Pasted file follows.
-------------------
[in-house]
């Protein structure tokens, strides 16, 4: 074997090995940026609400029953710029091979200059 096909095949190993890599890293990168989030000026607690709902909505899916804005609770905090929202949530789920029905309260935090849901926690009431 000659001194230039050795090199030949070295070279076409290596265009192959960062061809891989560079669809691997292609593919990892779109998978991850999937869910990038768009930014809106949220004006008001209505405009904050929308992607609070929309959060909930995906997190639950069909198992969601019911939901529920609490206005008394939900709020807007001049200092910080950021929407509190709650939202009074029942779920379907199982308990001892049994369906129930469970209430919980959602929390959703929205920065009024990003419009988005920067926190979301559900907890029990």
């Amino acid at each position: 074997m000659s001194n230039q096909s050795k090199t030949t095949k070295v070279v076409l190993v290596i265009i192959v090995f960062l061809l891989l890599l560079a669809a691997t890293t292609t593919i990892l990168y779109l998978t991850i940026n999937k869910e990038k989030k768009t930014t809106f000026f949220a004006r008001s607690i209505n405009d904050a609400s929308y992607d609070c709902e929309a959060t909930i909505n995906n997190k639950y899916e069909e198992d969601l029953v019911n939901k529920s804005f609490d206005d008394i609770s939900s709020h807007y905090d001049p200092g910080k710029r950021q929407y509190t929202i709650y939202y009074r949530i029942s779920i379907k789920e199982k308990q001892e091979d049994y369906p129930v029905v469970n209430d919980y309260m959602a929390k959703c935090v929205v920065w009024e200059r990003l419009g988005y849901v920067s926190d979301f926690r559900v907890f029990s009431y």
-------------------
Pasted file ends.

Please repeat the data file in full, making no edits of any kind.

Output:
[in-house]
């Protein structure tokens, strides 16, 4: 074997090995940026609400029953710029091979200059 096909095949190993890599890293990168989030000026607690709902909505899916804005609770905090929202949530789920029905309260935090849901926690009431 000659001194230039050795090199030949070295070279076409290596265009192959960062061809891989560079669809691997292609593919990892779109998978991850999937869910990038768009930014809106949220004006008001209505405009904050929308992607609070929309959060909930995906997190639950069909198992969601019911939901529920609490206005008394939900709020807007001049200092910080950021929407509190709650939202009074029942779920379907199982308990001892049994369906129930469970209430919980959602929390959703929205920065009024990003419009988005920067926190979301559900907890029990």
């Amino acid at each position: 074997m000659s001194n230039q096909s050795k090199t030949t095949k070295v070279v076409l190993v290596i265009i192959v090995f960062l061809l891989l890599l560079a669809a691997t890293t292609t593919i990892l990168y779109l998978t991850i940026n999937k869910e990038k989030k768009t930014t809106f000026f949220a004006r008001s607690i209505n405009d904050a609400s929308y992607d609070c709902e929309a959060t909930i909505n995906n997190k639950y899916e069909e198992d969601l029953v019911n939901k529920s804005f609490d206005d008394i609770s939900s709020h807007y905090d001049p200092g910080k710029r950021q929407y509190t929202i709650y939202y009074r949530i029942s779920i379907k789920e199982k308990q001892e091979d049994y369906p129930v029905v469970n209430d919980y309260m959602a929390k959703c935090v929205v920065w009024e200059r990003l419009g988005y849901v920067s926190d979301f926690r559900v907890f029990s009431y």